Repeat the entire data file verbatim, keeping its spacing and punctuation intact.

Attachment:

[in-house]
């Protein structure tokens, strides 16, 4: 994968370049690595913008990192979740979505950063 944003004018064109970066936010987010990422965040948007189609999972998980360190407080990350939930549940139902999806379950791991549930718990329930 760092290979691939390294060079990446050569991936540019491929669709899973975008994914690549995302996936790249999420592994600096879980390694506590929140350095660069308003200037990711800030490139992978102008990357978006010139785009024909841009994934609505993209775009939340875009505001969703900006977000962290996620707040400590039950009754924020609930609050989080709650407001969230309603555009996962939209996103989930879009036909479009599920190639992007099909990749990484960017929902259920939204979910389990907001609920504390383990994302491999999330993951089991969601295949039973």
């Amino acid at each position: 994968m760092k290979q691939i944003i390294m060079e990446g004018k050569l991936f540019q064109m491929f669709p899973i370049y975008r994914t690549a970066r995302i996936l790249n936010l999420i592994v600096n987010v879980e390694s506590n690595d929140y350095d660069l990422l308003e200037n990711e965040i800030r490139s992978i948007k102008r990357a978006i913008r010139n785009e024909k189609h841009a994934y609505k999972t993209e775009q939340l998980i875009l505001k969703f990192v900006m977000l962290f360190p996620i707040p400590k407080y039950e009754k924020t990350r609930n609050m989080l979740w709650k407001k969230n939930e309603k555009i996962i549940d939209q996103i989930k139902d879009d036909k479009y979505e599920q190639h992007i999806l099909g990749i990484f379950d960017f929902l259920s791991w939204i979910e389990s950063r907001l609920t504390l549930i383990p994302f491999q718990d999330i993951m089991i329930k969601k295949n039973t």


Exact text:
[in-house]
């Protein structure tokens, strides 16, 4: 994968370049690595913008990192979740979505950063 944003004018064109970066936010987010990422965040948007189609999972998980360190407080990350939930549940139902999806379950791991549930718990329930 760092290979691939390294060079990446050569991936540019491929669709899973975008994914690549995302996936790249999420592994600096879980390694506590929140350095660069308003200037990711800030490139992978102008990357978006010139785009024909841009994934609505993209775009939340875009505001969703900006977000962290996620707040400590039950009754924020609930609050989080709650407001969230309603555009996962939209996103989930879009036909479009599920190639992007099909990749990484960017929902259920939204979910389990907001609920504390383990994302491999999330993951089991969601295949039973």
């Amino acid at each position: 994968m760092k290979q691939i944003i390294m060079e990446g004018k050569l991936f540019q064109m491929f669709p899973i370049y975008r994914t690549a970066r995302i996936l790249n936010l999420i592994v600096n987010v879980e390694s506590n690595d929140y350095d660069l990422l308003e200037n990711e965040i800030r490139s992978i948007k102008r990357a978006i913008r010139n785009e024909k189609h841009a994934y609505k999972t993209e775009q939340l998980i875009l505001k969703f990192v900006m977000l962290f360190p996620i707040p400590k407080y039950e009754k924020t990350r609930n609050m989080l979740w709650k407001k969230n939930e309603k555009i996962i549940d939209q996103i989930k139902d879009d036909k479009y979505e599920q190639h992007i999806l099909g990749i990484f379950d960017f929902l259920s791991w939204i979910e389990s950063r907001l609920t504390l549930i383990p994302f491999q718990d999330i993951m089991i329930k969601k295949n039973t």